14 Premium Variation Among Small Firms A subset of firms in the AHIP survey reported premiums in a format that allows distributional tabulations on premium variation. Thirteen AHIP member firms responded in this format, representing 2 million covered workers, or about forty (40) percent of the total response. This subset of responding firms included local and national plans with a large variety of health plan offerings in a total of 50 states and the District of Columbia. The distributions described below are controlled to aggregated totals from the entire survey universe of 23 AHIP member companies. Within the small group market, smaller firms have a somewhat higher degree of rate variation than larger firms. This difference is understandable, because average employee age typically varies more widely among very small firms. Because they have fewer workers, there is greater statistical fluctuation in the averages between groups. For example, premiums in the 90th percentile nationwide for groups with 10 or fewer employees (including all types of products and benefits) are over three times the premiums of the smallest groups in the 10th percentile of premiums (see Table 9). However, the rate variation nationwide is closer to a ratio for firms with employees. Most states allow small group premiums to vary for the ages of the group of enrollees, geographic location, industry, and other demographic factors. Most states also allow rates to vary by health status or claims experience, typically within a band of plus or minus 25 percent around an index rate charged by an insurer to small groups in a state. Other factors affecting premium rates include the choice of products or benefit packages made by small employers or their employees. TABLE 9. PREMIUM VARIATION BY SMALL GROUP SIZE, SINGLE MONTHLY PREMIUMS, th Percentile Mean 90th Percentile Ratio of 90th Percentile to 10th Percentile 10 or Fewer Employees $173 $378 $ Employees $192 $332 $ Employees $189 $311 $ All Small Groups $166 $346 $ Source: America s Health Insurance Plans 13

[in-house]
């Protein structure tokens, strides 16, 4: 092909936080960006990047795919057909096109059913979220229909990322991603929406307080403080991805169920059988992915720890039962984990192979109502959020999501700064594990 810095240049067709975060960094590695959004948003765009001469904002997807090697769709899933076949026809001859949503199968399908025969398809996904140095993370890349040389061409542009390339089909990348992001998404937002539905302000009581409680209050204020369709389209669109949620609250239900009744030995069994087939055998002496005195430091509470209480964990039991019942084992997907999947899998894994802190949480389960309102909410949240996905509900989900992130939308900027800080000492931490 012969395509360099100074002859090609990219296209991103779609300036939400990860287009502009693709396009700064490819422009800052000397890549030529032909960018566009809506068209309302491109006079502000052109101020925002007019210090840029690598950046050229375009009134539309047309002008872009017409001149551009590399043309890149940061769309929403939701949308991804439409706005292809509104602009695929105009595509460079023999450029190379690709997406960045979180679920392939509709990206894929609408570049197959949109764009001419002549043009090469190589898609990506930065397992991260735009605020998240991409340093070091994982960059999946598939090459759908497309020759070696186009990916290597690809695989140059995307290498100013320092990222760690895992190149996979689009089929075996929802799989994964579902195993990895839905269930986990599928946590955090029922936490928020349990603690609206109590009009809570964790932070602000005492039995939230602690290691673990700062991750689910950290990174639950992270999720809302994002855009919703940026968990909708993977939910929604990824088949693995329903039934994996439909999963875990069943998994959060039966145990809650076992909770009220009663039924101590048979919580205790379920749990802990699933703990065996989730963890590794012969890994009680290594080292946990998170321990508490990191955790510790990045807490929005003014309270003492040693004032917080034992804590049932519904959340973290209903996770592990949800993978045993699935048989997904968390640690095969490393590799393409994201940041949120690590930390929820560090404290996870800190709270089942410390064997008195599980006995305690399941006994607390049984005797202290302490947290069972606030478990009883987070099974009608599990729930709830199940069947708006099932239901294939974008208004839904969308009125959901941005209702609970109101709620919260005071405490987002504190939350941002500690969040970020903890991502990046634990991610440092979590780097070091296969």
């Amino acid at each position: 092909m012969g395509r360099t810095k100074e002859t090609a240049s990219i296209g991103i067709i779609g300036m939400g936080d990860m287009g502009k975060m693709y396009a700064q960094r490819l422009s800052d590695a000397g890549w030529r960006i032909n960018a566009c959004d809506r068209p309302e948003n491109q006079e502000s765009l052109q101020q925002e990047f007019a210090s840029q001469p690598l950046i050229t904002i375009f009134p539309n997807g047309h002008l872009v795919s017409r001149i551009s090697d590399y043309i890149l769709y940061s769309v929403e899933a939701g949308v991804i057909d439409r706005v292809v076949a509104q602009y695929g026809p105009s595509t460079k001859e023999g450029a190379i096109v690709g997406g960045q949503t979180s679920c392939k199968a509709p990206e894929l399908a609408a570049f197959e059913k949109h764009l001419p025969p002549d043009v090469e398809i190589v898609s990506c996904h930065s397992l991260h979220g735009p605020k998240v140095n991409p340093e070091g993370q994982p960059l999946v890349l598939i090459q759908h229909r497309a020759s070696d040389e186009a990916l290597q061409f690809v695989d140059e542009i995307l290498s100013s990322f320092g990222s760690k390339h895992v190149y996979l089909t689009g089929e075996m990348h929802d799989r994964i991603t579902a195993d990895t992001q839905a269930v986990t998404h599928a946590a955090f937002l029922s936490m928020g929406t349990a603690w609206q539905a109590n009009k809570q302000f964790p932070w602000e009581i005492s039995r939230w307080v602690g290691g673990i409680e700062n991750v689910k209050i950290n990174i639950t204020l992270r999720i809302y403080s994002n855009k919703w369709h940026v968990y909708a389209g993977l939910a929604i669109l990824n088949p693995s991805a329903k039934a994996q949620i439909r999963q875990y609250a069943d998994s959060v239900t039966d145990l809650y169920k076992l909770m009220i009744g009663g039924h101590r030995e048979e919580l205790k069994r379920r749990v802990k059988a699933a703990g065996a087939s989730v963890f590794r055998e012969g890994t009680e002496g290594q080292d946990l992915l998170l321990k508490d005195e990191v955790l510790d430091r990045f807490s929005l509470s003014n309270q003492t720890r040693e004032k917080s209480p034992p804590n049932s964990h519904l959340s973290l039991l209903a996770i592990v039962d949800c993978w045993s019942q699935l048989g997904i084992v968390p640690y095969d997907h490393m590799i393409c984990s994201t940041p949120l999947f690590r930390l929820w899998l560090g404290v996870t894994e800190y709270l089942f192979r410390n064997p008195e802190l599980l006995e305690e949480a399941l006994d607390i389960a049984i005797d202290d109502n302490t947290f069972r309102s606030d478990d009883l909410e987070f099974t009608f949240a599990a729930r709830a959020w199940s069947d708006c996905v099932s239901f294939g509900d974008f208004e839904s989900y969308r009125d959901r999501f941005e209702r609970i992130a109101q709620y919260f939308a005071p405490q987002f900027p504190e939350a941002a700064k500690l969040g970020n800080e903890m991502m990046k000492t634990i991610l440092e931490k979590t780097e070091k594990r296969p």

15 III. PRODUCTS PURCHASED BY SMALL GROUPS AHIP members reported in detail on the products and benefits purchased by most of the small group plans in the survey. The overall product and benefit data represent a universe of small groups virtually identical to that reflected in the premium data presented in the previous section, and include information representing the coverage of more than 5.2 million workers. AHIP asked survey respondents to provide separate responses for indemnity plans, PPO coverage, HSA-eligible highdeductible health plans, HMOs (including those with POS options), and health reimbursement arrangement (HRA) plans. The term "indemnity plans" was defined to include all products that are not based on a provider network. "HSA plans" include all products, network-based or not, that are designed and marketed to be used in conjunction with health savings accounts, regardless of whether accounts have actually been established. If an HSA plan included a provider network, respondents were asked to report based on the in-network benefits. The survey did not attempt to distinguish between separate or combined deductibles for in-network and out-of-network services. In general, deductibles were reported as if enrollees had used only in-network providers. Average values for other types of cost-sharing -- such as coinsurance levels or copayments -- were generally reported only for plans that reported having that type of cost-sharing. For example, if half of all small group plans used physician copayments and half did not, the results for average physician copayments below are based on data only from those plans that had them. Therefore, in this case AHIP would not register "no-copayments" as a "zero" for the purpose of calculating average copayment rates. types. As a result, comparisons between product types can be difficult. For example, traditional HMOs are offering HSA plans with high deductibles. Likewise, HSA/HDHP plans may offer network-based benefits and disease management programs. Some benefit designs labeled as PPOs are very similar to those traditionally offered by HMOs, with low copayments and no deductibles for in-network coverage, and some HMOs with POS options have extensive benefits outside of the HMO network. Moreover, some product types may be more common in certain regions of the country. In sum, comparisons across product types should be regarded as illustrative, not definitive. Product Choices The most common health insurance product among small groups represented in the survey was PPO coverage, which represented approximately 50 percent of the policies in-force, or more than 2.6 million employees (see Table 10). Forty-one percent of workers (nearly 2.2 million) had HMO/POS coverage; 7 percent of employees (389,000) had HSA/HDHP coverage. Roughly 55,000 employees had HRA coverage and 14,600 employees had indemnity coverage. TABLE 10. PRODUCT TYPE BY NUMBER OF COVERED EMPLOYEES, SMALL GROUP MARKET, 2008 Number of Covered Employees in Survey Distribution of Covered Employees PPO 2,604,242 50% HMO/POS 2,166,981 41% HSA/HDHP 388,577 7% HRA 55,494 1% Indemnity 14,640 * Total 5,229, % *less than 0.5% Importantly, health insurance benefit designs are evolving rapidly, and health insurance plans are creating hybrid benefit designs that include features drawn from multiple product 14